Within year and a half of being hired to Fundable, I had gone from being the first full-time copywriter, to managing a small team as Fundable’s Head Copywriter, and lastly, Editor of our parent brand, the online magazine Startups.co. It was a heady ride, and often I couldn’t really believe that I had somehow become not just a Writer with a capital “W,” but an Editor with a capitol “E.” It was the management of other writers that made it feel most surreal. A couple of our talented writers worked remotely from beautiful far-flung locations — including Emma McGowan.
Emma and I have never met in person, but I felt an instant connection to her. First of all, she hailed from Burlington, Vermont, just 45 minutes from where I grew up! Her stories of living the digital nomad life abroad were fascinating, her writing—for us, for other publications, or just in the team Slack chats—was always on point, and we had a natural rapport that was a bright spot to my day.
And as time passed, I needed the pick-me-up that her witty camaraderie provided more and more. No matter how I tried to make it work, being Editor with a capital “E” at Startups with a capital “S” just wasn’t the right fit for me. Talking and writing and reading all day every day about others building their own businesses was getting to me, and I found myself wishing for that same independence.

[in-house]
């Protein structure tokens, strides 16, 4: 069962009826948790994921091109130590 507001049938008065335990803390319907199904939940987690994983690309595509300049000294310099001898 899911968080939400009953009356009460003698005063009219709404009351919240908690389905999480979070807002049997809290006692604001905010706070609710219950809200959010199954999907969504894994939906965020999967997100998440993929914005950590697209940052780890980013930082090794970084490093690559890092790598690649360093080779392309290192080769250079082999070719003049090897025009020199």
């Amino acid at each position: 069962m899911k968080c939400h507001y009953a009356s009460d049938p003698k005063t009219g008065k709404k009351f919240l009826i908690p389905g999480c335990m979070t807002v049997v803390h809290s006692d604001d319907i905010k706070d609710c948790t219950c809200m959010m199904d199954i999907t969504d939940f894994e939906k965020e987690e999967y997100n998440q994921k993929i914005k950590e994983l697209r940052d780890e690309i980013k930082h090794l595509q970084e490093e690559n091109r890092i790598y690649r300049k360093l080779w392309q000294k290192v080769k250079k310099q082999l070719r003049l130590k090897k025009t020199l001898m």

Eventually I came to realize that although I felt connected to Emma professionally and personally, we were living very different lives. I was socially exhausted by our open format office; Emma could choose to work from her Airbnb, or at a co-working space. I worked long hours, and had no energy left over for hobbies or passion projects; Emma set clear boundaries on the time she spent writing for us, so she could do freelance work or sew herself a new dress from textiles collected on her travels. I was having multiple crying jags each week, and feeling a distinct lack of control over my own life; Emma was literally picking up her life and moving to beautiful new lands every few months.
There were a hundred things that factored in to my choice to leave Startups, and a hundred more reasons I stayed as long as I did. But one of the things that made me realize I needed a change was seeing how Emma was living the shit out of her life. When I compared my own existence with hers, it was so much easier to see that as long as I stayed in a job that wasn’t right for me, the rest of my life would be on hold.